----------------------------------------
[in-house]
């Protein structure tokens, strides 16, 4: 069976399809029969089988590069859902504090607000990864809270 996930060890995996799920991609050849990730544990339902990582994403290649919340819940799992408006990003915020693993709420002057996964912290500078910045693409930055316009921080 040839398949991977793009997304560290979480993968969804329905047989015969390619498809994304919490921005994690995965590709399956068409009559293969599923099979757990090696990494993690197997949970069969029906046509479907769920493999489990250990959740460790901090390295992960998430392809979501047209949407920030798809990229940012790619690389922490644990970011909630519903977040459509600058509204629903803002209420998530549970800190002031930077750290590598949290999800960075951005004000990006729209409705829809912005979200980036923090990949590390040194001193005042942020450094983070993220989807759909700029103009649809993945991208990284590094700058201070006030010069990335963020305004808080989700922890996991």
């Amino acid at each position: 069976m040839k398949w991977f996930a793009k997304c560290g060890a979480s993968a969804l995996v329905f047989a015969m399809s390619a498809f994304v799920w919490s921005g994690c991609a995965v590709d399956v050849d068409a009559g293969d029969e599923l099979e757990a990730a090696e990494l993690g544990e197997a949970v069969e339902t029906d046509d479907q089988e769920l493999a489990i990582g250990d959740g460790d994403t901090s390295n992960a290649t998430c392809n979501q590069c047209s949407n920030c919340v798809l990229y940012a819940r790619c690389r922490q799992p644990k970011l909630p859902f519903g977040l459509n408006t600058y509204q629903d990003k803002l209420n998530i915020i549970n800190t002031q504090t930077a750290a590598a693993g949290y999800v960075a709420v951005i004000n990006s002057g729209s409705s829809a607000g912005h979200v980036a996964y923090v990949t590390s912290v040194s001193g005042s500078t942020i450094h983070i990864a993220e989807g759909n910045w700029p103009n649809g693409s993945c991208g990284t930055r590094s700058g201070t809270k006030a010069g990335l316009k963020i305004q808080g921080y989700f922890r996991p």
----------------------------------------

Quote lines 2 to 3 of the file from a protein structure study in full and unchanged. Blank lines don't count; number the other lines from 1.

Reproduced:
């Protein structure tokens, strides 16, 4: 069976399809029969089988590069859902504090607000990864809270 996930060890995996799920991609050849990730544990339902990582994403290649919340819940799992408006990003915020693993709420002057996964912290500078910045693409930055316009921080 040839398949991977793009997304560290979480993968969804329905047989015969390619498809994304919490921005994690995965590709399956068409009559293969599923099979757990090696990494993690197997949970069969029906046509479907769920493999489990250990959740460790901090390295992960998430392809979501047209949407920030798809990229940012790619690389922490644990970011909630519903977040459509600058509204629903803002209420998530549970800190002031930077750290590598949290999800960075951005004000990006729209409705829809912005979200980036923090990949590390040194001193005042942020450094983070993220989807759909700029103009649809993945991208990284590094700058201070006030010069990335963020305004808080989700922890996991």
């Amino acid at each position: 069976m040839k398949w991977f996930a793009k997304c560290g060890a979480s993968a969804l995996v329905f047989a015969m399809s390619a498809f994304v799920w919490s921005g994690c991609a995965v590709d399956v050849d068409a009559g293969d029969e599923l099979e757990a990730a090696e990494l993690g544990e197997a949970v069969e339902t029906d046509d479907q089988e769920l493999a489990i990582g250990d959740g460790d994403t901090s390295n992960a290649t998430c392809n979501q590069c047209s949407n920030c919340v798809l990229y940012a819940r790619c690389r922490q799992p644990k970011l909630p859902f519903g977040l459509n408006t600058y509204q629903d990003k803002l209420n998530i915020i549970n800190t002031q504090t930077a750290a590598a693993g949290y999800v960075a709420v951005i004000n990006s002057g729209s409705s829809a607000g912005h979200v980036a996964y923090v990949t590390s912290v040194s001193g005042s500078t942020i450094h983070i990864a993220e989807g759909n910045w700029p103009n649809g693409s993945c991208g990284t930055r590094s700058g201070t809270k006030a010069g990335l316009k963020i305004q808080g921080y989700f922890r996991p």